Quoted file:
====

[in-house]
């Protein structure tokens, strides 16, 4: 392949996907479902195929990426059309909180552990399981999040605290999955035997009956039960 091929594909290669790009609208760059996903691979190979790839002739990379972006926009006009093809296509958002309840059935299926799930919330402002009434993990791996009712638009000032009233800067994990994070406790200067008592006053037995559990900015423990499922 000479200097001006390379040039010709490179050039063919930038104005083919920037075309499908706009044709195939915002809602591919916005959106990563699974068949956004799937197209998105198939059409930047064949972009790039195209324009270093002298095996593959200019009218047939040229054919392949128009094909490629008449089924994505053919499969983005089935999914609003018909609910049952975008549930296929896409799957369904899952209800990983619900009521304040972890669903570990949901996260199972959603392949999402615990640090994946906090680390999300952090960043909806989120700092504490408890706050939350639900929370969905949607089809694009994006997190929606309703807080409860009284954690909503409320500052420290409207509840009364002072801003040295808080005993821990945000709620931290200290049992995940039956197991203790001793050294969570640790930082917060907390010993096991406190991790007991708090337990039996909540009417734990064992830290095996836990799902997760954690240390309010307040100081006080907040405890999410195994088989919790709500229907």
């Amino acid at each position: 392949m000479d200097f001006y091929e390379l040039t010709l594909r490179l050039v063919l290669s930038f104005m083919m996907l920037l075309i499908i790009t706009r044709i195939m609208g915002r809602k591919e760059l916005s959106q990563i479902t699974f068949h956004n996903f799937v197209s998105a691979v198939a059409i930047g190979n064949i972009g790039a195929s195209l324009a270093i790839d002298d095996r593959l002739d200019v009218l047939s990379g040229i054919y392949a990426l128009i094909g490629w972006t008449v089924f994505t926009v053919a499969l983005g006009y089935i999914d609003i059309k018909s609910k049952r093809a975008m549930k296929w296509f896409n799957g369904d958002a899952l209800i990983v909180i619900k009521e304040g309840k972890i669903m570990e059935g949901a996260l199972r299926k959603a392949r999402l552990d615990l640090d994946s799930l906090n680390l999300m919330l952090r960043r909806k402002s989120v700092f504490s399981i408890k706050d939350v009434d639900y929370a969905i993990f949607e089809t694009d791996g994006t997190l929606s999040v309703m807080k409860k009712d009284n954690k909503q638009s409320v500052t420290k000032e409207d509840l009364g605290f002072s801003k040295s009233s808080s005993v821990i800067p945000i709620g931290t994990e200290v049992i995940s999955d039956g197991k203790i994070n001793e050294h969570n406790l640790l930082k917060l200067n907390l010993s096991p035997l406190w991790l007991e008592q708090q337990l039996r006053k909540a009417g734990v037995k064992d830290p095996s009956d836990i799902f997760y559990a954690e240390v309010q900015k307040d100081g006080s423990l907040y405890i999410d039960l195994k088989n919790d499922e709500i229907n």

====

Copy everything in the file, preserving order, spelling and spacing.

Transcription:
[in-house]
């Protein structure tokens, strides 16, 4: 392949996907479902195929990426059309909180552990399981999040605290999955035997009956039960 091929594909290669790009609208760059996903691979190979790839002739990379972006926009006009093809296509958002309840059935299926799930919330402002009434993990791996009712638009000032009233800067994990994070406790200067008592006053037995559990900015423990499922 000479200097001006390379040039010709490179050039063919930038104005083919920037075309499908706009044709195939915002809602591919916005959106990563699974068949956004799937197209998105198939059409930047064949972009790039195209324009270093002298095996593959200019009218047939040229054919392949128009094909490629008449089924994505053919499969983005089935999914609003018909609910049952975008549930296929896409799957369904899952209800990983619900009521304040972890669903570990949901996260199972959603392949999402615990640090994946906090680390999300952090960043909806989120700092504490408890706050939350639900929370969905949607089809694009994006997190929606309703807080409860009284954690909503409320500052420290409207509840009364002072801003040295808080005993821990945000709620931290200290049992995940039956197991203790001793050294969570640790930082917060907390010993096991406190991790007991708090337990039996909540009417734990064992830290095996836990799902997760954690240390309010307040100081006080907040405890999410195994088989919790709500229907």
């Amino acid at each position: 392949m000479d200097f001006y091929e390379l040039t010709l594909r490179l050039v063919l290669s930038f104005m083919m996907l920037l075309i499908i790009t706009r044709i195939m609208g915002r809602k591919e760059l916005s959106q990563i479902t699974f068949h956004n996903f799937v197209s998105a691979v198939a059409i930047g190979n064949i972009g790039a195929s195209l324009a270093i790839d002298d095996r593959l002739d200019v009218l047939s990379g040229i054919y392949a990426l128009i094909g490629w972006t008449v089924f994505t926009v053919a499969l983005g006009y089935i999914d609003i059309k018909s609910k049952r093809a975008m549930k296929w296509f896409n799957g369904d958002a899952l209800i990983v909180i619900k009521e304040g309840k972890i669903m570990e059935g949901a996260l199972r299926k959603a392949r999402l552990d615990l640090d994946s799930l906090n680390l999300m919330l952090r960043r909806k402002s989120v700092f504490s399981i408890k706050d939350v009434d639900y929370a969905i993990f949607e089809t694009d791996g994006t997190l929606s999040v309703m807080k409860k009712d009284n954690k909503q638009s409320v500052t420290k000032e409207d509840l009364g605290f002072s801003k040295s009233s808080s005993v821990i800067p945000i709620g931290t994990e200290v049992i995940s999955d039956g197991k203790i994070n001793e050294h969570n406790l640790l930082k917060l200067n907390l010993s096991p035997l406190w991790l007991e008592q708090q337990l039996r006053k909540a009417g734990v037995k064992d830290p095996s009956d836990i799902f997760y559990a954690e240390v309010q900015k307040d100081g006080s423990l907040y405890i999410d039960l195994k088989n919790d499922e709500i229907n």